2. Managerial human capital
Managerial skills refer to innate and learned abilities, expertise, and knowledge. Here we use the terms "skills" and "human capital" interchangeably. Managers acquire and perfect their skills in part through prior work experience. Although books and other sources of information can impart knowledge relevant to managerial tasks, effective management also involves learning-by-doing and requires practice (Mintzberg, 1973). Hence, empirical research on managerial resources has used managerial work experience as an empirical indicator of managerial human capital (e.g., Harris & Helfat, 1997; Bailey & Helfat, 2001).
The original managerial rents model applied human capital theory (Becker, 1964) to chief executive officers. Expanding on Becker's distinction between general versus specific training for a job, Castanias and Helfat (1991) characterized CEOs as firm resources that possess varying qualities and quantities of generic (or general), industry-specific, and firm-specific skills. These skills nest in a hierarchy from most to least transferable between firms. In recent work, Bailey and Helfat (2001) have observed that managers also possess "related-industry" skills that can be transferred outside of an industry to other industries that make related products or that utilize related resources and production processes (see also Finkelstein & Hambrick, 1996, p. 184). The nested hierarchy of managerial human capital thus becomes one that includes generic, related-industry, industry-specific, and firm-specific skills. Obviously, in empirical research, this categorization can be made even more fine-grained, to include skill s in both narrowly and broadly defined industries, as well as skills in closely related and less closely related industries.
This classification of managerial resources incorporates skill differentials between managers "both in the types of skills that individuals possess, and the degree of skillfulness" (Castanias & Helfat, 1991, p. 160). That is, managers may differ not only according to which skills in the hierarchy they possess, but also with regard to their level of ability for each type of skill in the hierarchy. Moreover, managers may differ in the combination of skill types and levels of ability, or "skill sets," that they possess (Bailey & Helfat, 2001).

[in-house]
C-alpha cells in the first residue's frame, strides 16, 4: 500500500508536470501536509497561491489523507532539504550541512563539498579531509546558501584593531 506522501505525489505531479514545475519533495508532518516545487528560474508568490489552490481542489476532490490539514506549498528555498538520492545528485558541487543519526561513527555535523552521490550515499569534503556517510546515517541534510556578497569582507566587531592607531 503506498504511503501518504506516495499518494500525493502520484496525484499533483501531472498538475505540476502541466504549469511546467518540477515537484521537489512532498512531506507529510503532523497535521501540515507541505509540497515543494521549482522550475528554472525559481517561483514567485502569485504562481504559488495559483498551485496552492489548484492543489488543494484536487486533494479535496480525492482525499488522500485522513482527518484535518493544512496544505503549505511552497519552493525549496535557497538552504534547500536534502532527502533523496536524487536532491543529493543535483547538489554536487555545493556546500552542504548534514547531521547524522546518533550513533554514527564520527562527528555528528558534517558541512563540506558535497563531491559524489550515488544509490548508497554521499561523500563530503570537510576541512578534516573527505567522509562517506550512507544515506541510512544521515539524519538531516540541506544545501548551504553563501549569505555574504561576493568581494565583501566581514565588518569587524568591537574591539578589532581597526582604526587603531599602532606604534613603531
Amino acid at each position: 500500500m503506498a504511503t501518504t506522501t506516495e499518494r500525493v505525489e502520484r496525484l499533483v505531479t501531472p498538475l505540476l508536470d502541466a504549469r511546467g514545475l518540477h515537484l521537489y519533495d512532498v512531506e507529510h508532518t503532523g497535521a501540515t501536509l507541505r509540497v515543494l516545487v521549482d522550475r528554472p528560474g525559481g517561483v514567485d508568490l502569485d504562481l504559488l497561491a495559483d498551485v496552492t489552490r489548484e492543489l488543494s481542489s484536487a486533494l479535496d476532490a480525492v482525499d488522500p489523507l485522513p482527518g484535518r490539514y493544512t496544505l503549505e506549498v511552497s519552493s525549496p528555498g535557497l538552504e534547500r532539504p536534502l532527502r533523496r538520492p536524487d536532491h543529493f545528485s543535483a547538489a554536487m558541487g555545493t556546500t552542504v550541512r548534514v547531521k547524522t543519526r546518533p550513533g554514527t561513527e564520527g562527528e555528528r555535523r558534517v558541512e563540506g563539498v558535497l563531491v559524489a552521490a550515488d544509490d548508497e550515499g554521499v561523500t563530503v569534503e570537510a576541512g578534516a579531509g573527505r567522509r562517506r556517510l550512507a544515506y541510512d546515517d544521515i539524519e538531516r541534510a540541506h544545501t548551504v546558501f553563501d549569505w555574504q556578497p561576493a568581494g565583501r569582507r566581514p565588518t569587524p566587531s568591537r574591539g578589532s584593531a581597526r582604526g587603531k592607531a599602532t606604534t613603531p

As Barney (1991) argued in his influential article on the resource-based view of the firm, heterogeneity and imperfect mobility of resources are prerequisites for rent generation from resources. In the managerial rents model, heterogeneity in managerial resources takes the form of skill differentials, both in the types of managerial skills and in the levels of ability within each type of skill. Our classification of managerial skills also directly incorporates varying degrees of resource mobility, since the nested hierarchy of skills reflects differences in skill transferability. Thus, when managers move between firms, their old firm-specific skills lose value, and when managers move between industries, the same holds for their old industry-specific skills (Harris & Helfat, 1997).
Barney (1991) further stated that to generate rents, resources must be: (1) valuable (enable the firm to meet opportunities and threats in the environment), (2) rare (or scarce), (3) imperfectly imitable, and (4) imperfectly substitutable. The original managerial rents model began with the assumption that managers and their skills are potentially valuable to firms, following a long stream of literature in business and economics. It what follows, we use the term "relevant" to denote managerial skills that have utility in a given environmental context. Our original analysis also provided a clear definition of scarcity of managerial resources. Specifically, each of the types of managerial human capital in the hierarchy of skills is scarce if a manager possesses higher quality skill relative to his or her competitors. …